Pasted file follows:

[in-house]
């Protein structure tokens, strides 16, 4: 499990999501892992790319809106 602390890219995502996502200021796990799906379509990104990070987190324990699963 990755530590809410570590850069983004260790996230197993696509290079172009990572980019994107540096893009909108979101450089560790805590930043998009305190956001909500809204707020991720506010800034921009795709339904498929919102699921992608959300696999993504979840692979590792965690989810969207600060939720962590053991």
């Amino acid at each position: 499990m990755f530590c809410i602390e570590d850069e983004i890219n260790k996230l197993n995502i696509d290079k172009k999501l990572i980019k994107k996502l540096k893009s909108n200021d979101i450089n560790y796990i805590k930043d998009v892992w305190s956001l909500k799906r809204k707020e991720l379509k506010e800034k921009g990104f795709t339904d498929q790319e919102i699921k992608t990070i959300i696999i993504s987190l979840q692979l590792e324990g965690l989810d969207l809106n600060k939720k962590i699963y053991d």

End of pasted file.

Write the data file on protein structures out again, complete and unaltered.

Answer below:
[in-house]
């Protein structure tokens, strides 16, 4: 499990999501892992790319809106 602390890219995502996502200021796990799906379509990104990070987190324990699963 990755530590809410570590850069983004260790996230197993696509290079172009990572980019994107540096893009909108979101450089560790805590930043998009305190956001909500809204707020991720506010800034921009795709339904498929919102699921992608959300696999993504979840692979590792965690989810969207600060939720962590053991």
């Amino acid at each position: 499990m990755f530590c809410i602390e570590d850069e983004i890219n260790k996230l197993n995502i696509d290079k172009k999501l990572i980019k994107k996502l540096k893009s909108n200021d979101i450089n560790y796990i805590k930043d998009v892992w305190s956001l909500k799906r809204k707020e991720l379509k506010e800034k921009g990104f795709t339904d498929q790319e919102i699921k992608t990070i959300i696999i993504s987190l979840q692979l590792e324990g965690l989810d969207l809106n600060k939720k962590i699963y053991d």